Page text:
Susan Choi

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Susan Choi
Born Indiana, United States
Occupation Novelist
Nationality American
Genre Fiction
Website
www.susanchoi.com

Susan Choi (born 1969) is an American novelist. Choi was born in South Bend, Indiana to a Korean father and a Jewish mother. When she was nine years old, her parents divorced. She and her mother moved to Houston, Texas. Choi earned a B.A. in Literature from Yale University (1990) and an M.F.A. from Cornell University. She currently resides in Brooklyn.[1]

After receiving her graduate degree, she worked for The New Yorker as a fact checker; at this job, she met her husband, the New York Times restaurant critic Pete Wells.[2]

Choi won the Asian American Literary Award for Fiction and was a finalist of the Discover Great New Writers Award at Barnes & Noble for her first novel, The Foreign Student. She was a Pulitzer Prize finalist for her historical fiction novel, American Woman.[3] In 2010, she won the PEN/W.G. Sebald Award.[4]

With David Remnick, she edited an anthology of short fiction entitled Wonderful Town: New York Stories from The New Yorker. Choi's second novel, American Woman, was a finalist for the Pulitzer Prize. Her novel A Person of Interest was a finalist for the PEN/Faulkner Award in 2009. Her latest novel is My Education. As of May 2018, she is working on a novel employing conventions of memoir and reportage that "takes up the question of national identity, and the extent to which it coincides or does not coincide with ethnic and with cultural identity."[5]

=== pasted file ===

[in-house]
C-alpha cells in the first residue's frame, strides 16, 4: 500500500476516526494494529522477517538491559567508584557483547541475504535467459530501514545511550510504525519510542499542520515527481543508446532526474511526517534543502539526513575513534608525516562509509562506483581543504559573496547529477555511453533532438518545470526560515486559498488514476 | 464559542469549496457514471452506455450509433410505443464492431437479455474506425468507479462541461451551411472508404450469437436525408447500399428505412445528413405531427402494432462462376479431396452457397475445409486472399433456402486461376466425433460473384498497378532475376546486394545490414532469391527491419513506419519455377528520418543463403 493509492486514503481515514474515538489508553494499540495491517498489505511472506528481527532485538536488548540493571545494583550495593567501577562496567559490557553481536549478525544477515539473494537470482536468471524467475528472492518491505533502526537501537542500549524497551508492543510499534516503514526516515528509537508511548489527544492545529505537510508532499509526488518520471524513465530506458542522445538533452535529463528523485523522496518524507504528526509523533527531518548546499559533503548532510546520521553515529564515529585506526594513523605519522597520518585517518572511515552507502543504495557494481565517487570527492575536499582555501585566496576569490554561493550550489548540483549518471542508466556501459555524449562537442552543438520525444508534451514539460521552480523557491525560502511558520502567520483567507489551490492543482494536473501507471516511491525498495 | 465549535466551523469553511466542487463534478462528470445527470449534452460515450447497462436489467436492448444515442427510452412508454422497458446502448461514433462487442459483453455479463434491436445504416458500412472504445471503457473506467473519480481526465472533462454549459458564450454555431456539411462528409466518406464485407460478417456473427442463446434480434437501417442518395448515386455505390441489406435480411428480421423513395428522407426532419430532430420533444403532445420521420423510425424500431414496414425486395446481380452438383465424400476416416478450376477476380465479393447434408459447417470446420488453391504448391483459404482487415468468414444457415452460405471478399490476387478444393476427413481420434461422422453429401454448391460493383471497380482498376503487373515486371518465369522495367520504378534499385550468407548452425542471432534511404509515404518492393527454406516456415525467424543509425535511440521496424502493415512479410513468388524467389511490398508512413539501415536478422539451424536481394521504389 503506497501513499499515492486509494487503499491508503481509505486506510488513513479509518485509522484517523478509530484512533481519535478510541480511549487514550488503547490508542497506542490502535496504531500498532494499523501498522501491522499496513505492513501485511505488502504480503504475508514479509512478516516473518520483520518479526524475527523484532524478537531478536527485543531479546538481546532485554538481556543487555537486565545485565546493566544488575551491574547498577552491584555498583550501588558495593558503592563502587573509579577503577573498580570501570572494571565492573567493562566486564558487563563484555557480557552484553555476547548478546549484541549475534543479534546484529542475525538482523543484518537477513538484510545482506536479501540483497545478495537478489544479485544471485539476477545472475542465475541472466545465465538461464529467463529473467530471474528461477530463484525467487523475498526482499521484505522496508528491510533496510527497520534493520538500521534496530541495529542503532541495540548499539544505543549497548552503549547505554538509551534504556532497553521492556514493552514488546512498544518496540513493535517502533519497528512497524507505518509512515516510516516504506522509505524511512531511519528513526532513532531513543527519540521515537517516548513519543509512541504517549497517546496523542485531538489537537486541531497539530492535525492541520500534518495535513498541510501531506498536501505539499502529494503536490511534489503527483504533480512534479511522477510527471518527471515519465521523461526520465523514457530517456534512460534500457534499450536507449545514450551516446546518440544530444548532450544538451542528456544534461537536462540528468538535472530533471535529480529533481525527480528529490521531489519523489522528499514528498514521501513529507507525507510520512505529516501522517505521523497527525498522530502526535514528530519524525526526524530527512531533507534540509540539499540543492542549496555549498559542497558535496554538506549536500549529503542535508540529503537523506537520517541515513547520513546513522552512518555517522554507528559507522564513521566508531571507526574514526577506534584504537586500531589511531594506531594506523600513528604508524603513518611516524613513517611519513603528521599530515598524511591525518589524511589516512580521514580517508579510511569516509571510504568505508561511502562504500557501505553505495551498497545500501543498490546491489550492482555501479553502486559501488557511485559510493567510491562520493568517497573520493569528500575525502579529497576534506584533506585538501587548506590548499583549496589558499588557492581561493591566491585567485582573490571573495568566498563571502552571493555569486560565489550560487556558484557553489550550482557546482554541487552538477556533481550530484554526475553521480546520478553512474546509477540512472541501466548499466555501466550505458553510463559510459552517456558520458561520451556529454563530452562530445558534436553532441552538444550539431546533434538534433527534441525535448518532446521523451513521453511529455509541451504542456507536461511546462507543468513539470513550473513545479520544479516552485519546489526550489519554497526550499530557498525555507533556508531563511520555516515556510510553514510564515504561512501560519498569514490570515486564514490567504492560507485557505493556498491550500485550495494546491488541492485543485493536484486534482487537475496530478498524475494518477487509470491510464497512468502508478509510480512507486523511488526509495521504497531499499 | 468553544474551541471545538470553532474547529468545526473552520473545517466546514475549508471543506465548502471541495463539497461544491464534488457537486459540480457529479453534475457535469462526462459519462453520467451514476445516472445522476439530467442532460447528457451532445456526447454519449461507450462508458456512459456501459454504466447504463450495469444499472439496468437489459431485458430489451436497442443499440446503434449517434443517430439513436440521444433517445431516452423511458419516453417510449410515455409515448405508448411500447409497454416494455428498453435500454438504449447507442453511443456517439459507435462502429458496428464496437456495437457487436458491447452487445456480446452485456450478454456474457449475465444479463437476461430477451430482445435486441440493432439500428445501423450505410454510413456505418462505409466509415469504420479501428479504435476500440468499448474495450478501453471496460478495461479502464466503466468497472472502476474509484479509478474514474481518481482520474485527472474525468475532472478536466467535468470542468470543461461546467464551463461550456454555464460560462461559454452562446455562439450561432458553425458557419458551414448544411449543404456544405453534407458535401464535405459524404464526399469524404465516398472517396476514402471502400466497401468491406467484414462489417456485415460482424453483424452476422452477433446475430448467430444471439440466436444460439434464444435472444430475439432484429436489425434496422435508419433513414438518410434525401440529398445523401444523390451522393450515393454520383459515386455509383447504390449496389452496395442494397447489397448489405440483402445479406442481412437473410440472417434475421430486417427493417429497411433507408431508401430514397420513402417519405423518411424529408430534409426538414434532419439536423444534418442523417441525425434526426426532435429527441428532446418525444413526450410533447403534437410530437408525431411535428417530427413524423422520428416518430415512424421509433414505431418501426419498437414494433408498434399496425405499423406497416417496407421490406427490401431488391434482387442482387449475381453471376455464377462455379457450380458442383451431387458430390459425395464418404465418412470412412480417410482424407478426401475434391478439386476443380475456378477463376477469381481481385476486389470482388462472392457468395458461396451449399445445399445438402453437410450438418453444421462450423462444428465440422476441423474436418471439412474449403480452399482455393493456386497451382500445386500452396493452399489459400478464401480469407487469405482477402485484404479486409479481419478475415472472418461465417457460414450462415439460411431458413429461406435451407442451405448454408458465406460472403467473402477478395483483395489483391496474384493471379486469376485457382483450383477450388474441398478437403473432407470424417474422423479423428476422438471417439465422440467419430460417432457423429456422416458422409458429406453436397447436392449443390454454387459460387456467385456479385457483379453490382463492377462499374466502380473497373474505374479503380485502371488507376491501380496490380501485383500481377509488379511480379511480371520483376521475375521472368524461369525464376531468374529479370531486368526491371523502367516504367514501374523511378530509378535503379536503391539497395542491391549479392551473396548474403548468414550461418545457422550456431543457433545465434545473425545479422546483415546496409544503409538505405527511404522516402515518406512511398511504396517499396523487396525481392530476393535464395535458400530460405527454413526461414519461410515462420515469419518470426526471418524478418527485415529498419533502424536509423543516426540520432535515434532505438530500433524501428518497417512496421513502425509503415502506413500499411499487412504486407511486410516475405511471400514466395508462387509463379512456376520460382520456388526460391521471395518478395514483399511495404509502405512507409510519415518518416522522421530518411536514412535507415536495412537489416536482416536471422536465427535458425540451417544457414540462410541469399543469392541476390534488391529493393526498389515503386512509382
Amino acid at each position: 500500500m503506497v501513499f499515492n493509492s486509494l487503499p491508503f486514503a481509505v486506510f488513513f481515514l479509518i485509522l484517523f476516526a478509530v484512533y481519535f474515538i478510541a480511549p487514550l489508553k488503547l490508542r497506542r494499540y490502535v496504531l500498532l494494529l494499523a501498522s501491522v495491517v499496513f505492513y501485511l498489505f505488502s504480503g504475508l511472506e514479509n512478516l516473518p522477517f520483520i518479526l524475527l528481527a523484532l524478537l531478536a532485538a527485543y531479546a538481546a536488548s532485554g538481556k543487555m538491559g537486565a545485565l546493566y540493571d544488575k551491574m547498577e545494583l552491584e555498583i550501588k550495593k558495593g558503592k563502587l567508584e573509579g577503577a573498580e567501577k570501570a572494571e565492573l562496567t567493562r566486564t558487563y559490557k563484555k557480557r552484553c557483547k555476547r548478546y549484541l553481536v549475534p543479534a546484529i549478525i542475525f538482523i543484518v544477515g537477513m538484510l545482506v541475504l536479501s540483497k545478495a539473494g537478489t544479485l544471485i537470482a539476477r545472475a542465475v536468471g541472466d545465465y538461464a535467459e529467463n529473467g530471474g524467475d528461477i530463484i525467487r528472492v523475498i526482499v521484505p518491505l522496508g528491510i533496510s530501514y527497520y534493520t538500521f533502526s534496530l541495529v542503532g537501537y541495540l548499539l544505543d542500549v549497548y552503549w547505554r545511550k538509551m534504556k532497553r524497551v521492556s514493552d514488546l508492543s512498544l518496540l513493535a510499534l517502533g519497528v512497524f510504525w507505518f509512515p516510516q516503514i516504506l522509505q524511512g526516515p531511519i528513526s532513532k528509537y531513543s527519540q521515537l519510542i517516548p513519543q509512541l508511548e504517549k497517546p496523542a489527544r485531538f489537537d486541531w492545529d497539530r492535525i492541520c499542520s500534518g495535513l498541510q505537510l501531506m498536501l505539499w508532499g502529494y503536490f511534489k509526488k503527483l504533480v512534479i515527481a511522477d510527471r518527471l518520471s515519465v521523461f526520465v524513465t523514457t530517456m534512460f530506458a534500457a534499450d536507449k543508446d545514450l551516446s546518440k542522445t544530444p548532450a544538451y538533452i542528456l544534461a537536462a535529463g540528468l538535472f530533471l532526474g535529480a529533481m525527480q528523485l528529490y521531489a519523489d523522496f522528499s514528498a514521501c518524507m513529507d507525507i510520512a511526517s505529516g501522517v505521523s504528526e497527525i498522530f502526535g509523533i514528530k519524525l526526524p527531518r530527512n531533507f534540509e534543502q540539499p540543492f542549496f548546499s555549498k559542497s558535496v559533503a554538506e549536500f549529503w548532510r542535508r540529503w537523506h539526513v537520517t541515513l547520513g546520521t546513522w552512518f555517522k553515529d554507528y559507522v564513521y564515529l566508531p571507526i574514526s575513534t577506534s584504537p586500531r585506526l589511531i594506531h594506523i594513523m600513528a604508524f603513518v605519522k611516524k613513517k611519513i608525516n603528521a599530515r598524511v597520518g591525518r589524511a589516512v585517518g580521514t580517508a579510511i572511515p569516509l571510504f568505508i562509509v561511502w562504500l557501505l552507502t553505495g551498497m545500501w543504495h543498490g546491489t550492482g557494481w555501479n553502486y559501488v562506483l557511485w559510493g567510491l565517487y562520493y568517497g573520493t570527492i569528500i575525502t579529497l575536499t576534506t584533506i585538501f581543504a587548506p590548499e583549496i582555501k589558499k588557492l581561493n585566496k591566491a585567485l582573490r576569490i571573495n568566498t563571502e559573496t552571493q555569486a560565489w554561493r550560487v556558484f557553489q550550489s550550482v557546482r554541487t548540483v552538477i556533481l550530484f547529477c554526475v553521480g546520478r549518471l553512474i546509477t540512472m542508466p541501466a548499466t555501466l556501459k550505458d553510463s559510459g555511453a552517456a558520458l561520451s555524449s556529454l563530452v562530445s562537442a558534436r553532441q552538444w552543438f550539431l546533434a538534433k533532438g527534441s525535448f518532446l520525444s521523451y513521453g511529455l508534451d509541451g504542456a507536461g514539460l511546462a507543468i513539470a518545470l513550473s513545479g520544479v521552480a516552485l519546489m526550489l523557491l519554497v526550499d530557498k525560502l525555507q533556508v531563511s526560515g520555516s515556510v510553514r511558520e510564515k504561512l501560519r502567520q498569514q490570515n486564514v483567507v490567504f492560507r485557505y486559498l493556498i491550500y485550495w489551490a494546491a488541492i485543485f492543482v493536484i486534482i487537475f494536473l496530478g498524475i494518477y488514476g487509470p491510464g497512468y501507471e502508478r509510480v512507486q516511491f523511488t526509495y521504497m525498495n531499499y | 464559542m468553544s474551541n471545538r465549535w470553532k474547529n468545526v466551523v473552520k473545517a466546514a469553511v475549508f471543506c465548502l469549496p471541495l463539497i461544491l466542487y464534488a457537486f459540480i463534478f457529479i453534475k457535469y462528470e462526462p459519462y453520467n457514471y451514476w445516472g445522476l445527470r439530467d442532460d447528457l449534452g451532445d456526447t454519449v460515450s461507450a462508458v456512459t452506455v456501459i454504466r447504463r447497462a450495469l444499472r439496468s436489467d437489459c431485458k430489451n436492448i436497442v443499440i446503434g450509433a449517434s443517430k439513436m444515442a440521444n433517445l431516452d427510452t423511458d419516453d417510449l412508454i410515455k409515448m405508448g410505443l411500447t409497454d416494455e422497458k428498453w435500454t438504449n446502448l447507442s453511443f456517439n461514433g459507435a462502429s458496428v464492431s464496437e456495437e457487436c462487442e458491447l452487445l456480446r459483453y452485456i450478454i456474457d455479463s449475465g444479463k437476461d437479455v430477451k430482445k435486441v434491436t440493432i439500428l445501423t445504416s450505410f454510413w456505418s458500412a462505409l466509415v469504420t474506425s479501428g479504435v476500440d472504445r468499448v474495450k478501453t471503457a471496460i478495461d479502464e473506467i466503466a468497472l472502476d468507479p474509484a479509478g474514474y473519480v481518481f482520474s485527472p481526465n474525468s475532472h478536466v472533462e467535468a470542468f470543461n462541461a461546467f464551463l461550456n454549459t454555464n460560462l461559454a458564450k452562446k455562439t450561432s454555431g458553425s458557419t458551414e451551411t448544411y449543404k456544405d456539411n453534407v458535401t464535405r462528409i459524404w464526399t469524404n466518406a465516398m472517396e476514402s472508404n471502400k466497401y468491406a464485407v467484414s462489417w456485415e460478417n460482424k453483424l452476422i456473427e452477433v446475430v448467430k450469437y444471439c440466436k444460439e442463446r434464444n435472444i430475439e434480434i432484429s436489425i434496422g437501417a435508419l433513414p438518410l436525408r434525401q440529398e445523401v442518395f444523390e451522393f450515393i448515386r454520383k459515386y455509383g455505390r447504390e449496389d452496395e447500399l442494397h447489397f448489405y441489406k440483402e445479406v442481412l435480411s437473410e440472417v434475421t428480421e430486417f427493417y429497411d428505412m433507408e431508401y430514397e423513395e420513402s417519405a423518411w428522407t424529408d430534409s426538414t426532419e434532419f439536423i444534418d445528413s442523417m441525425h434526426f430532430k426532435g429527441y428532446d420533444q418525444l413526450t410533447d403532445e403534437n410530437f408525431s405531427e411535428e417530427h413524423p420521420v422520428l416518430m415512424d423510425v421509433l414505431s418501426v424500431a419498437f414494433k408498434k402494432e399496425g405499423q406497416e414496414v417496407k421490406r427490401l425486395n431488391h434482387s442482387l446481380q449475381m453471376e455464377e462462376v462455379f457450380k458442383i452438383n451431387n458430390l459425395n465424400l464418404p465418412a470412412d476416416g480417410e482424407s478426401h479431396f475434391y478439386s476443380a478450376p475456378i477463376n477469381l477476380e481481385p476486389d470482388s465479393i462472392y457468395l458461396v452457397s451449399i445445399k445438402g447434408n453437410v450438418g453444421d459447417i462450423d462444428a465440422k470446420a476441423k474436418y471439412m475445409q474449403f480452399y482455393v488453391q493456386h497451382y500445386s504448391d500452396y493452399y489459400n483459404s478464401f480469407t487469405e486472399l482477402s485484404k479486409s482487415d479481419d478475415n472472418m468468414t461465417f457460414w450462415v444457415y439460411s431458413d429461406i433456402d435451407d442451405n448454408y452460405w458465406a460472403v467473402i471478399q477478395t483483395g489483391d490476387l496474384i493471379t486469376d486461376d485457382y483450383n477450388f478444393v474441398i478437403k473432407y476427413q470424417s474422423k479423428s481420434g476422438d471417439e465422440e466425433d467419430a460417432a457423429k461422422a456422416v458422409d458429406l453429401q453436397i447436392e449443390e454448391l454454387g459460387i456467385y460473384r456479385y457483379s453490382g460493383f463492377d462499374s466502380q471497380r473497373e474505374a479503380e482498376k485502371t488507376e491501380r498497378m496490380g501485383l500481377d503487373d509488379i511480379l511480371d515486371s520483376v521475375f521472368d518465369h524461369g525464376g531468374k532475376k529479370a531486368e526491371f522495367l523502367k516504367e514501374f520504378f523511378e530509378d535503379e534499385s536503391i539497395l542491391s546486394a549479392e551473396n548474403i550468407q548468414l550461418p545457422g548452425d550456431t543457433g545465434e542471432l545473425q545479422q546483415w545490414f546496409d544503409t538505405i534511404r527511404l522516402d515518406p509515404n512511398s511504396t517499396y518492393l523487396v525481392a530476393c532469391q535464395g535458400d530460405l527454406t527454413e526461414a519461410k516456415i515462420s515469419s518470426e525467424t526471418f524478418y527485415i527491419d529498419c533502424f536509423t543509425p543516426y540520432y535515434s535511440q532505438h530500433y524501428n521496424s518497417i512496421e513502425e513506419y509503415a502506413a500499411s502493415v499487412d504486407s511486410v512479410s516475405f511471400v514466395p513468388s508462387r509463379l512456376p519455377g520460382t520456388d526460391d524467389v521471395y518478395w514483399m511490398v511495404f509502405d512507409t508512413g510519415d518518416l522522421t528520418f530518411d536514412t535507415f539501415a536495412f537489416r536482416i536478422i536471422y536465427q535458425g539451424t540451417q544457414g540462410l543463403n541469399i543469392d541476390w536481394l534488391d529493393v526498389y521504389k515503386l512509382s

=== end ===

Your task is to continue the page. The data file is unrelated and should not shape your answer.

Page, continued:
She teaches creative writing at Yale University.[6]

Awards and grants[edit]

Books[edit]

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References[edit]

  1. ^ Choi, Susan (2004). American Woman. New York: HarperCollins Publishers Inc. pp. About the Author. 
  2. ^ Parker, Ian (12 September 2016). "Knives Out: Pete Wells, the Times' Restaurant Critic, wants to have fun -- or else". The New Yorker (p. 46-55). Retrieved 10 September 2016. 
  3. ^ a b "Finalist: American Woman, by Susan Choi (HarperCollins)". The Pulitzer Prizes. Retrieved 2018-05-12. 
  4. ^ Cohen, Patricia (23 September 2010). "PEN American Center Names Award Winners". New York Times — ArtsBeat. 
  5. ^ "Susan Choi". english.yale.edu. Retrieved 2018-05-31. 
  6. ^ "Susan Choi | Yale Creative Writing". yalecreativewriting.yale.edu. Retrieved 2018-05-12. 
  7. ^ "Looking for summer reading? Lambda Literary Awards rain down a host of choices". Times-Picayune, June 3, 2014.

Further reading[edit]

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